Here are South Florida’s largest industrial sales of 2021
CenterPoint’s $184M purchase for warehouses at Hialeah takes top spot
South Florida’s top industrial sales crushed last year’s records, marking a return to sale prices in the hundreds of millions, as the sector outperformed the rest of the market during the pandemic.
The largest industrial sale of 2021, CenterPoint’s $184 million purchase of warehouses in Hialeah, was nearly double last year’s top $94 million sale, and slightly above the biggest deals of 2019 and 2018, of $178 million and $180 million, respectively.
The average property size of the top industrial properties sold this year was 330,544 square feet. This was less than last year, when the average was 372,000 square feet. In 2019, the average size was 794,000 square feet; and in 2018, it was 1 million square feet.
Yet, while the average square footage declined, the price per square foot skyrocketed. The average for the top sales in 2021 was just over $213 per square foot, up 32 percent from $161 per square foot in 2020. In 2019, the average price per square foot was $157 and in 2018, $130.
Here are the top industrial sales:
The Oakbrook, Illinois-based industrial real estate developer and manager paid $184.4 million for two warehouses and land at and near 4040 West 108th Street in Hialeah, inside Countyline Corporate Park. The seller is an affiliate of Florida East Coast Industries, or FECI, the Coral Gables-based parent of train service Brightline; Flagler Global Logistics, a logistics company; and Flagler, a commercial real estate company. FECI is part of Fortress Investment Group, which is owned by Japan’s SoftBank Group.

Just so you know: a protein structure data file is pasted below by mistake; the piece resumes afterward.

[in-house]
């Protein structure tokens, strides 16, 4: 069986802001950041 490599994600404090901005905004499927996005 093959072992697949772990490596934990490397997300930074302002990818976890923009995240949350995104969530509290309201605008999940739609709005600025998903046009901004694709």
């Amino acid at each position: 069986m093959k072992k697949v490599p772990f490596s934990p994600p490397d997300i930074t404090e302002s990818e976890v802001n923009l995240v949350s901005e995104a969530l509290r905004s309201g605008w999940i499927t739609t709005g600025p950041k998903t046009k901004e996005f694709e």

The San Francisco-based real estate investment trust Prologis sold the properties at 2935 and 2945 West Corporate Lakes Boulevard to Nuveen Real Estate. The deal breaks down to $275 per square foot.
Jeff Bezos’ e-commerce giant, which hungers for land as customers hunger for online services, bought the property at the northwest corner of 44th Street and Hiatus Road. Section 18, managed by Curtis Deem and the Trust Indenture of Martha Cotton Deem Hook, with Walter Deem Jr. as successor trustee, sold the property to Amazon.
In two separate deals totaling $74 million, a New York-based joint venture acquired a pair of cold storage warehouses near Miami Gardens and Aventura from Greenwich, Connecticut-based Ivy Realty.
Banner Property Group, headed by Managing Partner Jason Eisenberg, and Apollo Global Management bought a 235,000-square-foot building at 18770 Northeast Sixth Avenue and a 80,000-square-foot building at 650 Northeast 185th Street.
Boston-based logistics real estate investor Cabot Properties bought an industrial building at 15501 Southwest 29th Street from Chicago-based Bridge Industrial.
The recently renovated warehouse has rear-loading, 32-foot clearing heights, 50-foot by 50-foot column spacing and 46 high-dock doors.